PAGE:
• 100. /* Utility classes */! .u-utilityName {}! ! ! <!-- example markup --> ! <article class="Tweet">! ! <a class="u-floatRight"></a>! ! <div class="u-sizeFill">! ! ! <a class="u-linkComplex"></a>! ! </div>! </article>!
  • 101. Bootstrap also uses these types of classes, but calls them “helper” classes. ! http://getbootstrap.com/css/#helper-classes
  • 102. /* Utility classes */! .text-muted { color: #777; } ! .text-primary { color: #428bca; }! .text-success { color: #3c763d; }! ! ! <!-- example markup --> ! <p class="text-muted">...</p>! <p class="text-primary">...</p>! <p class="text-success">...</p>
  • 103. These types of classes are designed to be added to elements where needed, without having to resort to styling elements individually.
  • 104. /* Helper classes */! .h-text-right { text-align: right; }! ! ! ! ! <!-- example markup --> ! <p class="h-text-right">! ! <a href="#">More</a>! </p>!
  • 105. For front-end developers who grew up in the “keep your markup clean” era, these classes could be considered the work of Satan.
  • 106. I’ve found them to be invaluable - when you need to add a single function to an element without having to create a specific class.
  • 107. Theme classes
  • 108. In 2011, Jonathan Snook introduced SMACSS. One of the key principles is to categorise CSS rules into five different categories. ! https://smacss.com/
  • 109. Base - HTML elements Layout - grids Module - reusable components State - states of modules etc Theme - theming modules etc
  • 110. These categories are a great way to break up huge chunks of CSS rules into manageable sections.
  • 111. We could use one of these categories - theme styles - to define the background-colors on our headings.
  • 112. <h3 class="box__heading bgcolor-red"></h3>! <h3 class="box__heading bgcolor-blue"></h3>! <h3 class="box__heading bgcolor-orange"></h3>! <h4 class="box__heading bgcolor-grey"></h4>!
  • 113. .bgcolor-red, .bgcolor-blue, .bgcolor- orange, .bgcolor-grey { color: #fff; }! ! .bgcolor-red ! { background-color: #B21F24; }! ! .bgcolor-blue ! { background-color: #1D5980; }! ! .bgcolor-orange ! { background-color: #C56F00; }! ! .bgcolor-grey ! { background-color: #444445; }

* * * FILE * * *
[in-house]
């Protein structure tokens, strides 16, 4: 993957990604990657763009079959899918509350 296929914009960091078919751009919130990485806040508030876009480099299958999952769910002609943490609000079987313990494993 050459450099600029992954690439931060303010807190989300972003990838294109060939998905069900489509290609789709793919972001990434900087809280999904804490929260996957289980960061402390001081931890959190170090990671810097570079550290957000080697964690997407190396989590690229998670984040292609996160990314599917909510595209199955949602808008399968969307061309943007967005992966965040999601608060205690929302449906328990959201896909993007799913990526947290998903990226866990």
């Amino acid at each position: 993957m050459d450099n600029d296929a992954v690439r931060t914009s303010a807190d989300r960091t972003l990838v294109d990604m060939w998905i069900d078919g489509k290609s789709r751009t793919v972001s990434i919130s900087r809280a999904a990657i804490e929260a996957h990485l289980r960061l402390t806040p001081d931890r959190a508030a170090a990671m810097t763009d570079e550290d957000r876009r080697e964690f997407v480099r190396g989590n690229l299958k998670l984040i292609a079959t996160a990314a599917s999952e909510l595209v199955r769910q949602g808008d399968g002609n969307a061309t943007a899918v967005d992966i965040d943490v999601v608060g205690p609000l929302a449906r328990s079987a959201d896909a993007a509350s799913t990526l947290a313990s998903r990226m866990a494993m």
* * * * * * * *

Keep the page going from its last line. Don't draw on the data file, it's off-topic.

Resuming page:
• 114. Tips Pattern library
  • 115. Here are some tips on the overall approach to CSS pattern libraries.
  • 116. Smallest to largest
  • 117. In mid 2013, Brad Frost introduced Atomic Design - a methodology for creating design systems with five distinct levels in atomic design. ! http://bradfrostweb.com/blog/post/atomic-web- design/
  • 118. Atoms - HTML elements Molecules - groups of atoms Organisms - groups of molecules Templates - groups of organisms Pages - instances of templates
  • 119. Atomic design defines the process as starting from smallest components and building to largest.
  • 120. Ideally, large components should not need to be defined in a pattern library as they should be build up, like lego, from smaller components.
  • 121. Class names
  • 122. Establish a class naming convention as early as possible in the process. Then document this convention and enforce it!
  • 123. Intuitive class names
  • 124. Make sure any class naming convention is easy for others to follow. I have worked on projects where teams are constantly changing, so quick take-up is critical.
  • 125. Keep it simple
  • 126. I’ve worked on projects where the LESS architecture needs to be mapped out in spreadsheets in order for teams to understand. In almost all cases, this was unnecessary. Keep it as simple as possible.
  • 127. Final thoughts?
  • 128. Bottom line: HTML/CSS pattern libraries are an important tool for anyone doing CSS today no matter how large or small your website. Get out there and get busy!
  • 129. Russ Weakley Max Design ! Site: maxdesign.com.au Twitter: twitter.com/russmaxdesign Slideshare: slideshare.net/maxdesign Linkedin: linkedin.com/in/russweakley